What India needs to do is ensure that Pakistan’s ‘high effect low cost war’ becomes a ‘low effect high cost war’.
A year ago on the night of 28/29 September, India demonstrated an unprecedented politico-military will, executing surgical strikes across the line of control in Pakistan Occupied Kashmir. Nearly a 100 commandos of the elite Special Forces of the Parachute Regiment destroyed terrorists housed in launch pads waiting to infiltrate across the LoC, a punitive strike post the terrorist attack on Uri military camp.
The strategic signalling was clear – India had exhausted its strategic patience and Pakistan can no longer perpetrate terrorist attacks with impunity, without the fear of retaliation. The surgical strikes triggered the imagination and interests of all Indians, instilling a sense of pride in the nation state as it displayed a strategic resolve to raise the costs for Pakistan’s ‘low cost high effect’ proxy war. The surgical strikes were also endorsed by most of the world community, in particular the neighbouring countries.
The media hype raised the expectations creating an impression among the people that the surgical strikes will end terrorism. Now, a year down the line, there are more than a few who are questioning the outcome of the surgical strikes, given the increase in violence levels in J&K and a spike in ceasefire violations.
The context and the construct of the surgical strikes needs a pragmatic analysis. Indian response to Uri challenged the common belief that India will continue to suffer cross border terrorism by Pakistan in perpetuity for fear of escalation. Terrorism and the proxy war is a state policy driven by the Pakistan army “bleeding India with a thousand cuts” successfully carried out for nearly three decades.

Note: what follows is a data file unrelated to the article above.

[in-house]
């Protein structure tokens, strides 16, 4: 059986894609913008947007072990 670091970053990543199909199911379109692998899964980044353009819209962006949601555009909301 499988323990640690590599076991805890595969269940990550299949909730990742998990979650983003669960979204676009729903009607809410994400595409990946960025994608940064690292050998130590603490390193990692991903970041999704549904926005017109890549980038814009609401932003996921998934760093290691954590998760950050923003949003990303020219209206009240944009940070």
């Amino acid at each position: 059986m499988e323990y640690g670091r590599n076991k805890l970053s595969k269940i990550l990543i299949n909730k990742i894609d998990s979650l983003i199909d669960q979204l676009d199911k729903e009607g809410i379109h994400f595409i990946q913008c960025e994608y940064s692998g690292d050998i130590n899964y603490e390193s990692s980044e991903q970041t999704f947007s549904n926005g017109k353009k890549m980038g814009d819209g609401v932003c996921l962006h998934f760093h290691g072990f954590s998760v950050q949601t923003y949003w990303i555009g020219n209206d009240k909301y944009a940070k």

The domestic, political and economic relevance of the Pakistan army is based on an anti-India narrative. Pakistan has waged a war against India in the sub-conventional domain resorting to the rhetoric of use of nuclear weapons, in particular its recently acquired Nasr-Tactical Nuclear Weapons. The narrative was based on a belief that India will never respond for fear of escalation to the nuclear domain. The surgical strikes challenged this belief hitting targets protected by the Pakistan army.
The surgical strikes are indicative of a risen and responsible India, capable of protecting and projecting its core interests, synergising all elements of national power – political, diplomatic, military, economic and cultural. The strikes raised the cost for Pakistan as evident from the redeployment of certain elements of the military, relocating terrorist camps and providing them with protection by the army.
More importantly the surgical strikes have created a strategic dilemma for Pakistan, shaking its army out of its comfort zone. It is the first time that a Pakistani Prime Minister was critical of the Army Chief, blaming him for isolating Pakistan. Unlike the 26/11 Mumbai terrorist attacks and many others, Pakistan will now ensure that these terrorist attacks do not cross India’s threshold for fear of retaliation.
What India needs to do is ensure that Pakistan’s ‘high effect low cost war’ becomes a ‘low effect high cost war’ and that is exactly what the surgical strikes have achieved. There are many contributors and indicators that Pakistan will continue to wage the proxy war albeit at a higher cost and caution now.
Pakistan army chief General Bajwa in a departure from the past has mooted a resolution to the Kashmir issue through “political and diplomatic” means. The US has been openly critical of Pakistan’s support to terrorist organisations. China too, for the first time has equated Lashkar-e-Taiba and Jaish-e-Mohammed with global terror groups Islamic State and al-Qaeda, endorsing India’s counter cross-border terrorism. The surgical strikes are a game changer and Pakistan will be subjected to more such strikes as and when it crosses the Lakshman Rekha.
The author was former DGMO and Colonel of the Para regiment. He is currently the Director of CENJOWS – the center of joint warfare studies, the official think tank of the tri services.